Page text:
In fact, draft day is the momentary intersection of two such threads of long, slow narrative: the development of players and the evolution of teams. A boy may have a breakout season at seventeen, something thrilling that we all can see, but the substance of who he is as a player was being formed for ten years before that and will continue developing for another ten after. A team may have a terrible year in 2012, but much of the foundation of that year was laid in 2008 and it is itself only setting the stage for 2016. For a few teams and a few players, what happens tonight in Pittsburgh will affect their immediate destiny, but for most of us, this is just a single bright moment suspended between a past we weren’t paying attention to and a future we can’t imagine yet. Five years from now we will look back and find that most of what we thought today was wrong. We’ll lament the superstar defenseman who went three slots below our team’s first-round pick and gloat over the shockingly steady goalie we picked up in sixth. For those of us who don’t really get hockey’s longue durée, the draft will always be a mystery, and our analyses will always look foolish in the end.

Personally, I’m okay with that. When it comes to the draft, analysis should be left in the hands of the specialists, who’ve been watching, tracking, and researching these players since the cradle. For the common fan, the common media member, it’s enough to know some basic principles- take forwards high, defenseman and goalies low, don’t overestimate what you saw at the WJHC- and trust central scouting for the rest. There is no greater waste of time than trying to develop and sustain an intensely-held opinion about a field of study one barely grasps a hundredth of. If you’re not the estimable Corey Pronman, save your opinions for UFA day. When it comes to the draft, just sit back and enjoy.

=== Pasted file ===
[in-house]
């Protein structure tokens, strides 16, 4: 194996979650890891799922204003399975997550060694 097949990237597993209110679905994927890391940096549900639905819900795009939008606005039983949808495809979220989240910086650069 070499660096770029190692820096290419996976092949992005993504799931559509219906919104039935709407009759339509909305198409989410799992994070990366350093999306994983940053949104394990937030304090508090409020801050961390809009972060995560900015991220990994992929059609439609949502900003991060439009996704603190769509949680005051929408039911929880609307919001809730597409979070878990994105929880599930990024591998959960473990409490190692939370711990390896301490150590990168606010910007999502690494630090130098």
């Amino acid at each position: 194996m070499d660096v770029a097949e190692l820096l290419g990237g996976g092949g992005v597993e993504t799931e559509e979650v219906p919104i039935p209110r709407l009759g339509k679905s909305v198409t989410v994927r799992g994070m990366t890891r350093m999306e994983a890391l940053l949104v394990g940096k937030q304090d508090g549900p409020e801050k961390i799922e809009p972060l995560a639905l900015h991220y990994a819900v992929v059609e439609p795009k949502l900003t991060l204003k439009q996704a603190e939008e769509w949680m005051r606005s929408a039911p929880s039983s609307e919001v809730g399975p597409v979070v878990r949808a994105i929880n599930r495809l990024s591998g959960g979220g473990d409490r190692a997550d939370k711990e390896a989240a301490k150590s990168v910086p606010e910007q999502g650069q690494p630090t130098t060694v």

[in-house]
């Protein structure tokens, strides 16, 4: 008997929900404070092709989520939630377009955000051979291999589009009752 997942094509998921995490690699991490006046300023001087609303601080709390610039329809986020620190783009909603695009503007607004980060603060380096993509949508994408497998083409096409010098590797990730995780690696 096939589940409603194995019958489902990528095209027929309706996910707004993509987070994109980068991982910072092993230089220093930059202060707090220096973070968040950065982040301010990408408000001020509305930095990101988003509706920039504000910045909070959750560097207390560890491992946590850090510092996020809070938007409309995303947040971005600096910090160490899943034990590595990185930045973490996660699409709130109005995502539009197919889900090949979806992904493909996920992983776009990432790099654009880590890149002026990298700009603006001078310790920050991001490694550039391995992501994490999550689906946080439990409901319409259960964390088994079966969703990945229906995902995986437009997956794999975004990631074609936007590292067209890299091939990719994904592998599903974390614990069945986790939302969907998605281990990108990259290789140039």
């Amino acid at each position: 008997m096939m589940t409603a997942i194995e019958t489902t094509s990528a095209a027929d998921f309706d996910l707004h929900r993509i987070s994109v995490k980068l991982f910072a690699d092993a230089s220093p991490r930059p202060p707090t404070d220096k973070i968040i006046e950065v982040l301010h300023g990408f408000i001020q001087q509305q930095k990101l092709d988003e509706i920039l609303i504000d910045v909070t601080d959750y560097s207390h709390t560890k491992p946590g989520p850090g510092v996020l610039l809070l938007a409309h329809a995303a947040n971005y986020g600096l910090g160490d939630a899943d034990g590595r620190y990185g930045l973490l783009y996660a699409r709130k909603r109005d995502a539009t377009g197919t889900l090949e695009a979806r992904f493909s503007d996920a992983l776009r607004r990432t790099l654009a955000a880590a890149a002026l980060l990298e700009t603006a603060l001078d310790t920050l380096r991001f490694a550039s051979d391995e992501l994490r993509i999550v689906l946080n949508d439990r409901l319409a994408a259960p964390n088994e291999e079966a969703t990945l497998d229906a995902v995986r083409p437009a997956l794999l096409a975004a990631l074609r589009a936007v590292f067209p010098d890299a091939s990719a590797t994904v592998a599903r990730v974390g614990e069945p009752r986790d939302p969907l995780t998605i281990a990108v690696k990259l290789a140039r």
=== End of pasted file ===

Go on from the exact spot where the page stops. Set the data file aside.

Because, despite its incomprehensibility, despite its mystery, despite the fact that you know somewhere somehow something is happening Pittsburgh today that’s going to fuck your team badly four years from now, the entry draft is still the happiest day of the hockey calendar. Nobody loses on draft day. Sure, you could screw it up if you really want to, you could go up to the podium with the first overall pick and take some elephantine overage defenseman from the WHL who makes even Pierre Mcguire cringe, but few teams are ever so stupid as to do anything obviously self-destructive at the draft. For the most part, teams pick pretty close to the consensus, nobody goes too far off board, and everybody gets something good.

Everybody gets something good. How often does that happen in the NHL? How often do you have a moment where every team, no matter how great or terrible, high or low, profitable or insolvent, just gets something for free? Only on Draft Day. At the Entry Draft, there are no sellers, no tankers, no failures. Nobody gets fired, nobody quits, nobody gets destroyed. Everyone is buying, everyone is building. YOU get a new right wing and YOU get a new right wing, EVERYBODY gets a new right wing! Everything is grinning GMs and teary moms and teenagers beaming awkwardly down their sticks in promo photos, and media fluttering around with softball questions, trying to figure out who are going to be their best quote-buddies for years to come.

Some days hockey is a game and some days hockey is a business, but draft day is one of those rare, sweet moments when hockey is a family. It’s like going to your cousin’s wedding- sure, if you think about it, it’s just one single moment in the whole length of a very complicated life, something involving all sort of deep and complicated shit you could not hope to understand. But you don’t need to understand. You’re not there to understand. Just smile big, raise your glass, and celebrate the mystery.